My rating: False start – did not finish (1/5)
Éire is one of the most powerful empires in the world. The Anglian Dependencies are a dusty backwater filled with resentful colonial subjects, Europe is a disjointed mess, and many look to Éire for stability and peace. In a series of braided stories, Beth Bernobich has created a tale about the brilliant Éireann scientists who have already bent the laws of nature for Man’s benefit. And who now are striving to conquer the nature of time.
I included the published synopsis instead of writing my own because of the biggest problem I had with this book – I couldn’t figure out what was going on. How does time travel actually work? What happened to the mathematician that supposedly discovered time travel? Who are the other mathematicians who figured it out? Which timeline is it, really? The disparate plot arcs and storylines feel like the “time fractures” that the mathematicians in the know describe. Chapters jump from one narrator to another, and possibly one from one timeline to another. First, we follow the crown princess of Éire, who, as a young girl, watches a fascinating scientist prove that time travel is possible. Then, the princess has become queen, and there’s some unrest and conspiracy plotting. The next narrator is a young student at the local university who is kind of going crazy over esoteric mathematical problems. After that, suddenly the Queen’s servant – Constabulary investigator, royal adviser, and spy, is in Vienna hunting traitors. Fractured and disconnected, I couldn’t figure out which timeline was which, because it’s never explained. From each of the characters we get a feeling of déjà vu or missing time, but never any explanation of how that fits into the whole timeframe(s).
Aside from not spending any significant amount of time with any of the narrators, none of the characters felt real. Readers are told that the Queen and her investigator fall in love, but the development happens over very few pages, and there’s no real explanation or reasoning behind it. With only a throw-away mention of her father taking mistresses and some verbal approval for her to take her own lovers, she falls into bed with the mathematician she saw demonstrate time travel in the first episode. It’s very hard to see any of the characters as real people. The mathematician narrator, the guy I called Simon (his name is Gaelic, and without any pronunciation guide, I had no idea how to pronounce Síomón), had a realistic, deep connection to his sister, living inside her head in a mental asylum. But that’s the only time emotion that felt believable to me. What I didn’t like about Simon’s narration was his descent into madness. It felt very Russell Crowe in A Beautiful Mind, and distracted from the steampunk/science fiction themes.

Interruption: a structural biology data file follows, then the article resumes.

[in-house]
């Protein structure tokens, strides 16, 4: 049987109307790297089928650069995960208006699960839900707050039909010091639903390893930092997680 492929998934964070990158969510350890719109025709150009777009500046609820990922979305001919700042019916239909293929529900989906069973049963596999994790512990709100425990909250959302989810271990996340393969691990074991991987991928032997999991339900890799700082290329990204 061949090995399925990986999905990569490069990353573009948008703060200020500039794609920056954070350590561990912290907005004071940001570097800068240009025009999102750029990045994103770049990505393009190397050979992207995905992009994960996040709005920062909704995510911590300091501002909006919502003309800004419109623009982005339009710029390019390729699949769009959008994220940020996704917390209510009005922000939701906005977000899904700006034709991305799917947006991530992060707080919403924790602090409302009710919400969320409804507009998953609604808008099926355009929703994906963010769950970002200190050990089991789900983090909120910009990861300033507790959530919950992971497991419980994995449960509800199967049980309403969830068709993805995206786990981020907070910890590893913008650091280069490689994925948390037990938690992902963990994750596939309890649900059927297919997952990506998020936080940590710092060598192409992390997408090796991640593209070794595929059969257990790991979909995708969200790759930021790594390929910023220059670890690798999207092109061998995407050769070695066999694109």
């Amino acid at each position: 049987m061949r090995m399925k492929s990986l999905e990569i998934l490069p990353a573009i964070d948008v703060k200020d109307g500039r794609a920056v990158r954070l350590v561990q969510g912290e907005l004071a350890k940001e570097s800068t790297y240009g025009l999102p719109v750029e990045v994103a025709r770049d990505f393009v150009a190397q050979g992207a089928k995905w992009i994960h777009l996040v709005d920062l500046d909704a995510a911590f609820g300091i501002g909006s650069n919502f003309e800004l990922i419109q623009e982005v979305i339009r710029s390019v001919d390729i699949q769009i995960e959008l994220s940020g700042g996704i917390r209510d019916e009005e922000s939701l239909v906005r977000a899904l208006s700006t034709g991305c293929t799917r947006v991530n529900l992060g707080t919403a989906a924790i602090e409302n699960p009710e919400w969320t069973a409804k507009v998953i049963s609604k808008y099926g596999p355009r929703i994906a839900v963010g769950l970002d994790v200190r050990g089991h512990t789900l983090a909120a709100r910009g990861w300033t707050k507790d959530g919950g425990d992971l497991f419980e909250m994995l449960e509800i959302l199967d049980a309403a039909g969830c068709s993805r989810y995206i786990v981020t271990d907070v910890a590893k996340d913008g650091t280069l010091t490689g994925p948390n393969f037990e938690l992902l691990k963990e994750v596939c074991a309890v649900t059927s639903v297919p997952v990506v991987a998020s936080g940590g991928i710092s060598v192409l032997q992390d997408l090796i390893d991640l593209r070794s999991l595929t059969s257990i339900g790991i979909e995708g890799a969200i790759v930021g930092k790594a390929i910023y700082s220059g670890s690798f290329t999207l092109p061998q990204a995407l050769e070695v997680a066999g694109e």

Overall, the plot and storylines were fragmented and confusing and the characters fell flat. I made it to just over fifty percent before deciding I had no interest in trying to figure out how all the pieces fit together. I had too many questions without answers, and too little motivation to continue reading.
*Advance review e-copy provided by the publisher via NetGalley
If you want to read really great time travel books, with fully realized and scholarly theories of time travel, great characters, and convincing world-building, try this one:
And this one, about immortal scientists who travel through time to save extinct species:
Looking for your next great steampunk? Check out this first in a trilogy about Sherlock Holmes’ magical niece:
Or this amazing graphic novel about a young misfit woman who discovers she has a great destiny in creating technology: